Shiv, or A Set of Odd Coincidences


This morning I got up early to manually water some plants. I hadn’t done this since I moved out of my parents’ house in Brampton, Ontario. The plants that required watering today belong to the Caltech Alumni House. I had to water them manually because the sprinkler system had been shut off, so we (“we” being EXPLiCIT, or the Extracurricular PLayers at the California Institute of Technology, the student theater group here at Caltech) could stage a play (Shakespeare’s “The Merry Wives of Windsor”) in the backyard of said House. (We open this week! If you’re in the area, come check us out!)

The rest of the day involved moving heavy stage components and set pieces 400 m south from our scene shop at 275 S. Hill Avenue to the backyard of Alumni House at 345 S. Hill Avenue. This process is known as “load-in”. About a week ago, I was freaking out about load-in, because it involves lifting heavy things and coordinating a lot of people. Also, my mom decided to fly down from Brampton, Ontario to Pasadena, California on load-in weekend. The expectation was that I would be able to spend time with her, but free time is rare on load-in weekend.

However, load-in was completed smoothly and I managed to extract an evening’s worth of free time. My mother and I spent that time watching a play called “Shiv” at the Boston Court Theater. It was written by Aditi Brennan Kapil, and that is all I knew about it going in. It turned out to be an extremely poignant, moving, deeply true play about the strained and odd relationship that exists between immigrant parents and their children. As somebody who moved with their parents from India to Canada in early adolescence, this play felt amazingly authentic. It rang true (especially with my mom sitting right beside me). Know that I had not planned for load-in, my mom’s visit, and the last weekend of “Shiv” to happen simultaneously. But they did, and that was the first coincidence.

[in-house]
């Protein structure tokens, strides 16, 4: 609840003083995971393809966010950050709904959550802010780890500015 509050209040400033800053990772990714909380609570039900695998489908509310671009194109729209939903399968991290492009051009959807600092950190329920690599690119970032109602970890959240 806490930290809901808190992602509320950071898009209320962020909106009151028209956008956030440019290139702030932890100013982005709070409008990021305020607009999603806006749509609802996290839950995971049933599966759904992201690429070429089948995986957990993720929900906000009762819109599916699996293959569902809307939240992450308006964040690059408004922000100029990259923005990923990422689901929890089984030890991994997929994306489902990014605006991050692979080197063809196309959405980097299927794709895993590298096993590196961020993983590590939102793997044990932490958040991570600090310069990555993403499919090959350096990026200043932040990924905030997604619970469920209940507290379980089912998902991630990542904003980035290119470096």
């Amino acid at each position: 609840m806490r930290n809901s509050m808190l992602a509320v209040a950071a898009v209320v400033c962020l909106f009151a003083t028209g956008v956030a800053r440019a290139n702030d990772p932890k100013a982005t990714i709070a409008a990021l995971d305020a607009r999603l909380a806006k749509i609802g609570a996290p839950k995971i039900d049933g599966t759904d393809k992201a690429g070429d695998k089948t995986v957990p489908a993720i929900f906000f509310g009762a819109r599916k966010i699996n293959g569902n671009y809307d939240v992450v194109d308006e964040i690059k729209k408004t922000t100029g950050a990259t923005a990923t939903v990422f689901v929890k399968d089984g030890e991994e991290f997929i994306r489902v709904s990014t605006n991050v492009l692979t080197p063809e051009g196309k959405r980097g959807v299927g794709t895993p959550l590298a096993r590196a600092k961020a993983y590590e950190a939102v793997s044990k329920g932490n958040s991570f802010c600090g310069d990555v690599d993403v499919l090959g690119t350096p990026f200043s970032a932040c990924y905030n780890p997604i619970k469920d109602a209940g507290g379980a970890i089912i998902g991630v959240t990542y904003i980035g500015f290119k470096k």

The second was that Kathryn Bikle, who directed me during my first time on stage, was in the audience tonight. She has, of course, been a huge influence in my (rather piddly) acting experience, and I had no idea she was going to be there tonight.

The third was named Karthik Srinivasan, an understudy for the role of Bapu in “Shiv”. He started off in New Delhi, studied engineering at a school in North America, caught the acting bug while in school, and decided to become a professional actor. I am guilty of the first three, and having vigorous internal debate about the fourth. We chatted briefly with Dileep Rao, who did a masterful job in the role of Bapu, an Punjabi poet immigrant in Skoie, Illinois.

And the fourth was that all these unlikely and weird convergences decided to happen in a single, long, tiring day, at the end of which I decided to type them up so that I would remember that parts of my life I consider to be separate and neatly divided are, in fact, not.


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